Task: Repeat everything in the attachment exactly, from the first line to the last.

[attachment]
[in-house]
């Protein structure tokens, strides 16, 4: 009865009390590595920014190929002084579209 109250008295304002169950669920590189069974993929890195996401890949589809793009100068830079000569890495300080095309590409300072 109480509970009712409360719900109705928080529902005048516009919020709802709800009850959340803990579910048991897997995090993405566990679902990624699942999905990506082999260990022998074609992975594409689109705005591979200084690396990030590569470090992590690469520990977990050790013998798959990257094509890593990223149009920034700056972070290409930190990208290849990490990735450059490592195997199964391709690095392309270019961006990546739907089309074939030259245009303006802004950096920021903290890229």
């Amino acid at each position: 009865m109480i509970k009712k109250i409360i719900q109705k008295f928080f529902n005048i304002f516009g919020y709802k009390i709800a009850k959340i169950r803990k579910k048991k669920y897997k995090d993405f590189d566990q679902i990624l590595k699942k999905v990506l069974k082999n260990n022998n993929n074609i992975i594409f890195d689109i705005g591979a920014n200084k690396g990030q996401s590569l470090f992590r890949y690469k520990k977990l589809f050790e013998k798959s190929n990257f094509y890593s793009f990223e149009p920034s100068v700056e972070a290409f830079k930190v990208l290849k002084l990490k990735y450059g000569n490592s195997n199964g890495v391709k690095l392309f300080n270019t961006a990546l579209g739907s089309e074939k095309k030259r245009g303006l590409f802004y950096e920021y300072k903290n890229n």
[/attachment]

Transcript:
[in-house]
């Protein structure tokens, strides 16, 4: 009865009390590595920014190929002084579209 109250008295304002169950669920590189069974993929890195996401890949589809793009100068830079000569890495300080095309590409300072 109480509970009712409360719900109705928080529902005048516009919020709802709800009850959340803990579910048991897997995090993405566990679902990624699942999905990506082999260990022998074609992975594409689109705005591979200084690396990030590569470090992590690469520990977990050790013998798959990257094509890593990223149009920034700056972070290409930190990208290849990490990735450059490592195997199964391709690095392309270019961006990546739907089309074939030259245009303006802004950096920021903290890229």
């Amino acid at each position: 009865m109480i509970k009712k109250i409360i719900q109705k008295f928080f529902n005048i304002f516009g919020y709802k009390i709800a009850k959340i169950r803990k579910k048991k669920y897997k995090d993405f590189d566990q679902i990624l590595k699942k999905v990506l069974k082999n260990n022998n993929n074609i992975i594409f890195d689109i705005g591979a920014n200084k690396g990030q996401s590569l470090f992590r890949y690469k520990k977990l589809f050790e013998k798959s190929n990257f094509y890593s793009f990223e149009p920034s100068v700056e972070a290409f830079k930190v990208l290849k002084l990490k990735y450059g000569n490592s195997n199964g890495v391709k690095l392309f300080n270019t961006a990546l579209g739907s089309e074939k095309k030259r245009g303006l590409f802004y950096e920021y300072k903290n890229n």